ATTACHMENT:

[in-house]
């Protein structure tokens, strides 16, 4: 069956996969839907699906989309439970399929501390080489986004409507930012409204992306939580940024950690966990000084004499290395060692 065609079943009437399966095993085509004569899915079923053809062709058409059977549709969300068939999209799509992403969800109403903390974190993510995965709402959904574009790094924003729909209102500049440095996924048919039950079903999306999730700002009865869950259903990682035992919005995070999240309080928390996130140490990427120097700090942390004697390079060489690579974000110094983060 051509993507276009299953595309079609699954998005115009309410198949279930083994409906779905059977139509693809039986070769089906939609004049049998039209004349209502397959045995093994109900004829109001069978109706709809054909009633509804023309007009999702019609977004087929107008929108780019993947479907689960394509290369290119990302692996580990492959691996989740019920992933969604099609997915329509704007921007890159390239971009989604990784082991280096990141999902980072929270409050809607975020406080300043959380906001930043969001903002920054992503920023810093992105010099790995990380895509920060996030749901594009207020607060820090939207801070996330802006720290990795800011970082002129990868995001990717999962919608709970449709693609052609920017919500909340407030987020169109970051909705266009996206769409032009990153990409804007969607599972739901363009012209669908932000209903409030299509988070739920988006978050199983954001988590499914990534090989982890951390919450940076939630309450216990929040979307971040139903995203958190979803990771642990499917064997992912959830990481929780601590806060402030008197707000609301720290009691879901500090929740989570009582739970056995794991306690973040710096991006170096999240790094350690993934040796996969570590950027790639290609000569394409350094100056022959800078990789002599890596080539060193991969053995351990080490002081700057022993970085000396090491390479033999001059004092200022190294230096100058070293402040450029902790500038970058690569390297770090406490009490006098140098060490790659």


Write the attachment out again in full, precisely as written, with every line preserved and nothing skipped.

[in-house]
């Protein structure tokens, strides 16, 4: 069956996969839907699906989309439970399929501390080489986004409507930012409204992306939580940024950690966990000084004499290395060692 065609079943009437399966095993085509004569899915079923053809062709058409059977549709969300068939999209799509992403969800109403903390974190993510995965709402959904574009790094924003729909209102500049440095996924048919039950079903999306999730700002009865869950259903990682035992919005995070999240309080928390996130140490990427120097700090942390004697390079060489690579974000110094983060 051509993507276009299953595309079609699954998005115009309410198949279930083994409906779905059977139509693809039986070769089906939609004049049998039209004349209502397959045995093994109900004829109001069978109706709809054909009633509804023309007009999702019609977004087929107008929108780019993947479907689960394509290369290119990302692996580990492959691996989740019920992933969604099609997915329509704007921007890159390239971009989604990784082991280096990141999902980072929270409050809607975020406080300043959380906001930043969001903002920054992503920023810093992105010099790995990380895509920060996030749901594009207020607060820090939207801070996330802006720290990795800011970082002129990868995001990717999962919608709970449709693609052609920017919500909340407030987020169109970051909705266009996206769409032009990153990409804007969607599972739901363009012209669908932000209903409030299509988070739920988006978050199983954001988590499914990534090989982890951390919450940076939630309450216990929040979307971040139903995203958190979803990771642990499917064997992912959830990481929780601590806060402030008197707000609301720290009691879901500090929740989570009582739970056995794991306690973040710096991006170096999240790094350690993934040796996969570590950027790639290609000569394409350094100056022959800078990789002599890596080539060193991969053995351990080490002081700057022993970085000396090491390479033999001059004092200022190294230096100058070293402040450029902790500038970058690569390297770090406490009490006098140098060490790659």